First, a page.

Millennials. They are different
The current generation of teens and those before them may not realize how much they are redefining the ways in which brands have increasingly started to engage with them. Simply because we, as they categorize us, are the generation of millennials and we are different.Different than the baby boomers and the generation X before them, different in ways we carry ourselves, consume our data and content and the places we choose (for the lucky few) to work and express ourselves through our mobile social networks and photo sharing apps.To set the record straight, those born between 1980 and 2000 are officially the millennials and brands are out there to get your attention. Your hand held devices and your media consumption habits give it away way just too easily to them.
But why are they so important?
Research shows that they have more money to spend and engage with the brands. But here’s the catch. They spend more on experiences and less on things and this is what redefines the entire marketing approach of brands toppling it upside down.The problem has been that marketing initiatives focus on selling more and more by showcasing [mostly online] the need for something and building aspirations around it. Tactics have been used again and again to build sales volumes and there has come a time when the message couldn’t get camouflaged successfully enough. There are more than enough ‘me too’ campaigns like the skin fairness creams that tell you subtly on how you have a choice not to feel ‘ugly’ with your natural skin tone or the cola drink that promises Bollywood mega star type superpowers. What more can brands offer? The previous generation has expectations from the government and the current one expects brands to engage with them in a meaningful reciprocity.So, it’s about dialogue and engaging experiences rather than ‘I sell, you buy’.
What sets them apart?
- Ambitious and ready to move on
Reports show time and again that for millennials the purpose and growth at workplace is more important even more than the financial reimbursements. Deloitte’s Milleninal Survey Report 2016 say, an increasing number of people (60 per cent) across developed and developing markets are ready to move on if the company doesn’t offer them a clear career growth chart and if they feel their skills aren’t growing. Workplace is just a means to achieve their ambitions and they don’t intent to be loyal forever. On an average, two years is the max you can retain these souls.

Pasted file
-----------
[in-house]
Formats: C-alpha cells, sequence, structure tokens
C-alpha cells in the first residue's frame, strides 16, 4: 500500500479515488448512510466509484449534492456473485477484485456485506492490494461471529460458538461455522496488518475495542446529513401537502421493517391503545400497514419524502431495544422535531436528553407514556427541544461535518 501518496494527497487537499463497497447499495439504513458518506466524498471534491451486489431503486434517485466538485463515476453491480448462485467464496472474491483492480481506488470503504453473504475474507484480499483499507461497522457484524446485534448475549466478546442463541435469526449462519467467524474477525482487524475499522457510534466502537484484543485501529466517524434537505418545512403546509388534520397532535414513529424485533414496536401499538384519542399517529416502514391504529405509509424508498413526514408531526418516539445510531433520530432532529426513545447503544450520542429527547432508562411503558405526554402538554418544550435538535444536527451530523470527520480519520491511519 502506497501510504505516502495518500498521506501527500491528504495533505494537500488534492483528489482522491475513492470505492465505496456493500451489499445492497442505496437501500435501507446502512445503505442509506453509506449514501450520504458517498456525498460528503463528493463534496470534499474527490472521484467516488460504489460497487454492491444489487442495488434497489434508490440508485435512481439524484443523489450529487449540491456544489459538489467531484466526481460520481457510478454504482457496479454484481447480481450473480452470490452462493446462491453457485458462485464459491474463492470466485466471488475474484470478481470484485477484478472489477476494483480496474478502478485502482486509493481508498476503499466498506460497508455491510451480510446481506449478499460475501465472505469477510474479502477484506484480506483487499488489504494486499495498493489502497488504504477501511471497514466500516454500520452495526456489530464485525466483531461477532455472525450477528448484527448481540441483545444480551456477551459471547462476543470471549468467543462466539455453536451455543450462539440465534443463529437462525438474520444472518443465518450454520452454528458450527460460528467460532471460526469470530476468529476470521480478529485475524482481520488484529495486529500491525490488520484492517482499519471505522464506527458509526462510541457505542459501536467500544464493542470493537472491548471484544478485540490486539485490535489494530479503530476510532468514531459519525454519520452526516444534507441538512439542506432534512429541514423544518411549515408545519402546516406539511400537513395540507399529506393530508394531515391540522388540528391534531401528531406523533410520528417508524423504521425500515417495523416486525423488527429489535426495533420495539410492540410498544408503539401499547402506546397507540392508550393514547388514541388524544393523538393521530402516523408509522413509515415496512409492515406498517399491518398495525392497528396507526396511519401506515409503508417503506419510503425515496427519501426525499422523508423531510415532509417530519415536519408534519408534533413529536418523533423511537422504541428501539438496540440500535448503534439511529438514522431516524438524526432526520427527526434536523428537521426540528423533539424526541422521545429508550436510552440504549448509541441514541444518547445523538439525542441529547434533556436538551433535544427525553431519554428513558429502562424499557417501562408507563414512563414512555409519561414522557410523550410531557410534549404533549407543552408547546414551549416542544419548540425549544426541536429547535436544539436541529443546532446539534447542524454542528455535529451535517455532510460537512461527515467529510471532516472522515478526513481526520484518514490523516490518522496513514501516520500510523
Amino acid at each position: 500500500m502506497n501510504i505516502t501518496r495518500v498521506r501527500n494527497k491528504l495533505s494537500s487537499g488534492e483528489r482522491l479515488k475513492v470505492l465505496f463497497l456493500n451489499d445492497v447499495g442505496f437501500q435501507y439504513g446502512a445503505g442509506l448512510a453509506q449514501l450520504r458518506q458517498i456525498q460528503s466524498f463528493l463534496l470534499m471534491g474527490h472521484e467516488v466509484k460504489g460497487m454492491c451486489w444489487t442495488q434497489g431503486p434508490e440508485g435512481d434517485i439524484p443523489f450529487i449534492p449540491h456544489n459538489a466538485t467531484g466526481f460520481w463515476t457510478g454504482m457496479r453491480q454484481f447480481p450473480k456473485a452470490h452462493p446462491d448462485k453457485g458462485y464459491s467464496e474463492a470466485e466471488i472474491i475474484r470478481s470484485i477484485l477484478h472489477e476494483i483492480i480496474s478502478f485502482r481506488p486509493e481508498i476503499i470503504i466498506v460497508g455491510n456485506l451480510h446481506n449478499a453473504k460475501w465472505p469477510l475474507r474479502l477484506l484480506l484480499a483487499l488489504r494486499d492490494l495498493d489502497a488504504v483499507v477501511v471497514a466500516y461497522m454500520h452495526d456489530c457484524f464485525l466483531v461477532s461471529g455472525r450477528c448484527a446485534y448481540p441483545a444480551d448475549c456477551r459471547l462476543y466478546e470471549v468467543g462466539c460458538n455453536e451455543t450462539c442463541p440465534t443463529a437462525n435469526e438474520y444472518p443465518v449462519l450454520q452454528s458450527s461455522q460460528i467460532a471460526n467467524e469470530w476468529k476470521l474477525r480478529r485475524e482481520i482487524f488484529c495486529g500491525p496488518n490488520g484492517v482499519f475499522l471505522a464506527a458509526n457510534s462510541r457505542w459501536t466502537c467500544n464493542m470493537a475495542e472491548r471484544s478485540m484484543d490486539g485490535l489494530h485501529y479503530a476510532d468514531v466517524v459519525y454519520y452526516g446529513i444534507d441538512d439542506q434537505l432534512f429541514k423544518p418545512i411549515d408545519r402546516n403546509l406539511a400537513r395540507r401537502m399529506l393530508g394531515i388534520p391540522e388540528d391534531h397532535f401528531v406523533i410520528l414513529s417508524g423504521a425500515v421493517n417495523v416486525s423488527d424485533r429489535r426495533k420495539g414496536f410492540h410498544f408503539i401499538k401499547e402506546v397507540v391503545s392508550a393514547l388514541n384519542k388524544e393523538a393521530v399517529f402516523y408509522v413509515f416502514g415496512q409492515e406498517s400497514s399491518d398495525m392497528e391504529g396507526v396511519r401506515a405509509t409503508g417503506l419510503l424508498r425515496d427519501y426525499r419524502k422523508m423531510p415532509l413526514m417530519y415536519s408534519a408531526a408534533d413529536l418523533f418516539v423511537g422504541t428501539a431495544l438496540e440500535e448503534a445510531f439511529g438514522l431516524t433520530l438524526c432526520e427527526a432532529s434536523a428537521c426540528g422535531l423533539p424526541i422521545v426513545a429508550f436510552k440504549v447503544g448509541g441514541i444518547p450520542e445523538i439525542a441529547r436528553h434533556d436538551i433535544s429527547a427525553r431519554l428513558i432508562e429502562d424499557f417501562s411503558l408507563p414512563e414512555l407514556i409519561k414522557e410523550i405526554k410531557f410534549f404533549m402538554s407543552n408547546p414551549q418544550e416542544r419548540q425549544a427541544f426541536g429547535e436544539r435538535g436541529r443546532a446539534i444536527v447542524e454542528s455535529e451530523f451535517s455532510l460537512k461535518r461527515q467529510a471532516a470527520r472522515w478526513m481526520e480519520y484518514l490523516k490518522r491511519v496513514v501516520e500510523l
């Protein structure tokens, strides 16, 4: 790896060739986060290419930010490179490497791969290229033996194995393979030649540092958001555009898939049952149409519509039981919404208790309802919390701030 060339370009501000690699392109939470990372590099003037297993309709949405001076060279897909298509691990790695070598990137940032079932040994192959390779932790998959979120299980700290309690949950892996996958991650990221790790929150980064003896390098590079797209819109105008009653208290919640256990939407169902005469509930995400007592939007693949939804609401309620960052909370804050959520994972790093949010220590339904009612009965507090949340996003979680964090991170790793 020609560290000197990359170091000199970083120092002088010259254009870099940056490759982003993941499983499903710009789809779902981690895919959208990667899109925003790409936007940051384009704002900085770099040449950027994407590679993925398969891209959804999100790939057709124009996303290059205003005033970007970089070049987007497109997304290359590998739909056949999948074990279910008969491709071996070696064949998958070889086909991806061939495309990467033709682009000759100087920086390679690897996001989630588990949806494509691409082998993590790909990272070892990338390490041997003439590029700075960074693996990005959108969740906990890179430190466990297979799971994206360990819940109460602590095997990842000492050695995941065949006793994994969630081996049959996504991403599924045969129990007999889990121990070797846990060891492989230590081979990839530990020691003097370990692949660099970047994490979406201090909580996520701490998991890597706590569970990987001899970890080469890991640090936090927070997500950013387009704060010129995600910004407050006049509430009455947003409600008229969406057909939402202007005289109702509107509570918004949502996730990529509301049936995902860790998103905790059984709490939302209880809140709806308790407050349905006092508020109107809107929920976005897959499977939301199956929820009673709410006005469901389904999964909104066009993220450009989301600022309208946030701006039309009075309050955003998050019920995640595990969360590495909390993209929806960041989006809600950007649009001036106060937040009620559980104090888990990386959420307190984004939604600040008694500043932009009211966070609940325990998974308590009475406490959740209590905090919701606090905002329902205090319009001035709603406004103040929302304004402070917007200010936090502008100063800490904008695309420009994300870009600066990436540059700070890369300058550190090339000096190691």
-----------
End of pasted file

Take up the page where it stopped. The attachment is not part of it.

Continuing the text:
- Connected and confident
They are the first generation that has seen the movement from landlines to mobiles and the omnipresent World Wide Web. They are the most connected generation and consume content voraciously. Having grown up as the most sheltered generation since economic expansion in the 1990s, social media is their battleground to correct all that is wrong and evil in the world.
- Access, not ownership
They are optimistic, street smart and believe in realism. However, lack focus with long-term goals. They are more into the moment and this reflects in their spending habits. Owning a house and a car is not a priority until they get into their mid-forties. The sharing economy and plethora of apps out there for music streaming, car sharing, video content, travel keeps them off the burden of owning things.
- Family and marriage can wait
Most of them have delayed marriages, in their thirties, and even the parenthood decision takes the backseat. In what is seen as the dominant trend in the US, more millennials choose to stay with their parents.
- ‘We’ and the world
The work-life balance for them is prime and their existence is not individualistic as initially thought, but it is shared experiences that excite them. They care about the world and expect brands to play larger role in societal development with focus on micro issues that impact them.
What is at stake for brands?
With the millennial population touching prime earning and spending years, the impact on the economy and the brands is expected to be unprecedented. According to MSLGROUP’s global research on the Future of Business Citizenship, this generation has grown with unique experiences shielded by their economic migrant parents and the technological disprution setting them apart. The digital natives, who believe in the sharing economy and want a different approach to all things life and shopping with meaningful experiences rather than things, expect marketers to do more to get their attention.To put things into perspective, currently more than half of the world’s population is under 30 and by 2025, millennials will represent 75 per cent of the global workforce. In the next two years, baby boomers will be outpaced by this generation in the total spending power. Can the brands and marketers still choose to ignore these powerful, connected digital natives.
Well, welcome to the rise of ‘Milleno-sapiens’!
Originally published in The Tribune.